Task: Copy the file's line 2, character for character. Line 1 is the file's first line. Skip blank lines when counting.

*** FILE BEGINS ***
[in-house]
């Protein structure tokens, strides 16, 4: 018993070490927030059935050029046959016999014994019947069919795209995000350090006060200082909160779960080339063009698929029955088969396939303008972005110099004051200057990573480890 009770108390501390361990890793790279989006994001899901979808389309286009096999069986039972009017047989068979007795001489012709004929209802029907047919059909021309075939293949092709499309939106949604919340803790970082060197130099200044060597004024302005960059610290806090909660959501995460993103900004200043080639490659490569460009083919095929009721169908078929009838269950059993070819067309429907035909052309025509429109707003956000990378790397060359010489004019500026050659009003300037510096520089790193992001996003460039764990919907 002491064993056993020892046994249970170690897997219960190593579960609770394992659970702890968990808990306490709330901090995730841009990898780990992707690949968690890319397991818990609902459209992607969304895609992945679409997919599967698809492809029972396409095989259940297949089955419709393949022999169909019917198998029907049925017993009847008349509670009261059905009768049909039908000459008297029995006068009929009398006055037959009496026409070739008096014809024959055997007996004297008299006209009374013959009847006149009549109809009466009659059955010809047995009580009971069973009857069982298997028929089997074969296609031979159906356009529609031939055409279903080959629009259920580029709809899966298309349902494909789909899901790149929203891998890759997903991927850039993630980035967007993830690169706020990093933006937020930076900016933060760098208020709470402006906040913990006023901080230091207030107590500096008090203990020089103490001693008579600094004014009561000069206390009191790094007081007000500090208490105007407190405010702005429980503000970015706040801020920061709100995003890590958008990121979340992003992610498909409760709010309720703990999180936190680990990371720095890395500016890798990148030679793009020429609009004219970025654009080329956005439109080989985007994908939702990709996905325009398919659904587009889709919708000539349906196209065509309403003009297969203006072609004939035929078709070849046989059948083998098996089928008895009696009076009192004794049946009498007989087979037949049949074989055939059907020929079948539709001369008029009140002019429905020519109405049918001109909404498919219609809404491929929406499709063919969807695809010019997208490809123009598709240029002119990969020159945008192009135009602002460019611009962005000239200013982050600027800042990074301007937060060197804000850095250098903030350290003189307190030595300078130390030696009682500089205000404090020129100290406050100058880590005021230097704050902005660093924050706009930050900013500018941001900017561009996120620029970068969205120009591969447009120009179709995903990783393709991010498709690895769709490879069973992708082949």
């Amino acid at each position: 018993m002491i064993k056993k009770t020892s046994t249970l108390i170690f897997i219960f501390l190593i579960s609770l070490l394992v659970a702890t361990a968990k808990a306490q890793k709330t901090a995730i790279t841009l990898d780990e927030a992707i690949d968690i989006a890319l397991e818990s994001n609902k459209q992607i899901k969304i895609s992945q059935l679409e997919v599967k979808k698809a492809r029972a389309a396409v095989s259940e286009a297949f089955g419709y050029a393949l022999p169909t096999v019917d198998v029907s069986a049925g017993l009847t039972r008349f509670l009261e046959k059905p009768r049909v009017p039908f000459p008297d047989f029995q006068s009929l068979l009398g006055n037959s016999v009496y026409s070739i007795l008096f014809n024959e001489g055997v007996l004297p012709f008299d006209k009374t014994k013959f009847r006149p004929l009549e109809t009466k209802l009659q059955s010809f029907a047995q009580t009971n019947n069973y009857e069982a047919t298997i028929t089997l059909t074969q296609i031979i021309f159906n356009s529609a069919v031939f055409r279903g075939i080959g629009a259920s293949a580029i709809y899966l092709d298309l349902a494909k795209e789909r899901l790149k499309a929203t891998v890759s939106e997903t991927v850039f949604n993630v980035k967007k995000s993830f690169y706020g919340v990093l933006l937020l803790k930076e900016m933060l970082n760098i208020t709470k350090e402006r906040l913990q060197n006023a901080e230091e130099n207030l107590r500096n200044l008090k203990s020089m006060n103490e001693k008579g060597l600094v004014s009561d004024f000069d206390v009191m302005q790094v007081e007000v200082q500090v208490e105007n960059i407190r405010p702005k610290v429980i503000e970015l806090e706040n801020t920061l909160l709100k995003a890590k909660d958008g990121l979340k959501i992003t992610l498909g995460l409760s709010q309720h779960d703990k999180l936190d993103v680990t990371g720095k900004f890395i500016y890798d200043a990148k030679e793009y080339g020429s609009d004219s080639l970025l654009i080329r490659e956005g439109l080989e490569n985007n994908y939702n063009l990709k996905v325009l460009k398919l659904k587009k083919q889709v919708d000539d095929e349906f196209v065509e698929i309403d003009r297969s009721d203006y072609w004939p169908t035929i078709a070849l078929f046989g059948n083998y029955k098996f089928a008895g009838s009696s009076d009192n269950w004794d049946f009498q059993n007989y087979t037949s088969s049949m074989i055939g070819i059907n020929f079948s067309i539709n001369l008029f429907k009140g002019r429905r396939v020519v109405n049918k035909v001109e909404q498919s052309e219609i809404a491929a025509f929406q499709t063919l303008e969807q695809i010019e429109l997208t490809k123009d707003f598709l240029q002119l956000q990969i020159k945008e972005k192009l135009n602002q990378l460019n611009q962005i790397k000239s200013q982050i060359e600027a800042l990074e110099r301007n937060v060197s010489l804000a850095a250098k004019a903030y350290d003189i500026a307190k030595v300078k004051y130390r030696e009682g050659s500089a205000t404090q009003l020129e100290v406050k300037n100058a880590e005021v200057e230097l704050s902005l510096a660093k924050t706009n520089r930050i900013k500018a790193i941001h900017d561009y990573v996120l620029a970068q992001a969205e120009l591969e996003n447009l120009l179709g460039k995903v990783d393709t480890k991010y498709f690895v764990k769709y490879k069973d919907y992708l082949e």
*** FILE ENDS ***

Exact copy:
């Protein structure tokens, strides 16, 4: 018993070490927030059935050029046959016999014994019947069919795209995000350090006060200082909160779960080339063009698929029955088969396939303008972005110099004051200057990573480890 009770108390501390361990890793790279989006994001899901979808389309286009096999069986039972009017047989068979007795001489012709004929209802029907047919059909021309075939293949092709499309939106949604919340803790970082060197130099200044060597004024302005960059610290806090909660959501995460993103900004200043080639490659490569460009083919095929009721169908078929009838269950059993070819067309429907035909052309025509429109707003956000990378790397060359010489004019500026050659009003300037510096520089790193992001996003460039764990919907 002491064993056993020892046994249970170690897997219960190593579960609770394992659970702890968990808990306490709330901090995730841009990898780990992707690949968690890319397991818990609902459209992607969304895609992945679409997919599967698809492809029972396409095989259940297949089955419709393949022999169909019917198998029907049925017993009847008349509670009261059905009768049909039908000459008297029995006068009929009398006055037959009496026409070739008096014809024959055997007996004297008299006209009374013959009847006149009549109809009466009659059955010809047995009580009971069973009857069982298997028929089997074969296609031979159906356009529609031939055409279903080959629009259920580029709809899966298309349902494909789909899901790149929203891998890759997903991927850039993630980035967007993830690169706020990093933006937020930076900016933060760098208020709470402006906040913990006023901080230091207030107590500096008090203990020089103490001693008579600094004014009561000069206390009191790094007081007000500090208490105007407190405010702005429980503000970015706040801020920061709100995003890590958008990121979340992003992610498909409760709010309720703990999180936190680990990371720095890395500016890798990148030679793009020429609009004219970025654009080329956005439109080989985007994908939702990709996905325009398919659904587009889709919708000539349906196209065509309403003009297969203006072609004939035929078709070849046989059948083998098996089928008895009696009076009192004794049946009498007989087979037949049949074989055939059907020929079948539709001369008029009140002019429905020519109405049918001109909404498919219609809404491929929406499709063919969807695809010019997208490809123009598709240029002119990969020159945008192009135009602002460019611009962005000239200013982050600027800042990074301007937060060197804000850095250098903030350290003189307190030595300078130390030696009682500089205000404090020129100290406050100058880590005021230097704050902005660093924050706009930050900013500018941001900017561009996120620029970068969205120009591969447009120009179709995903990783393709991010498709690895769709490879069973992708082949």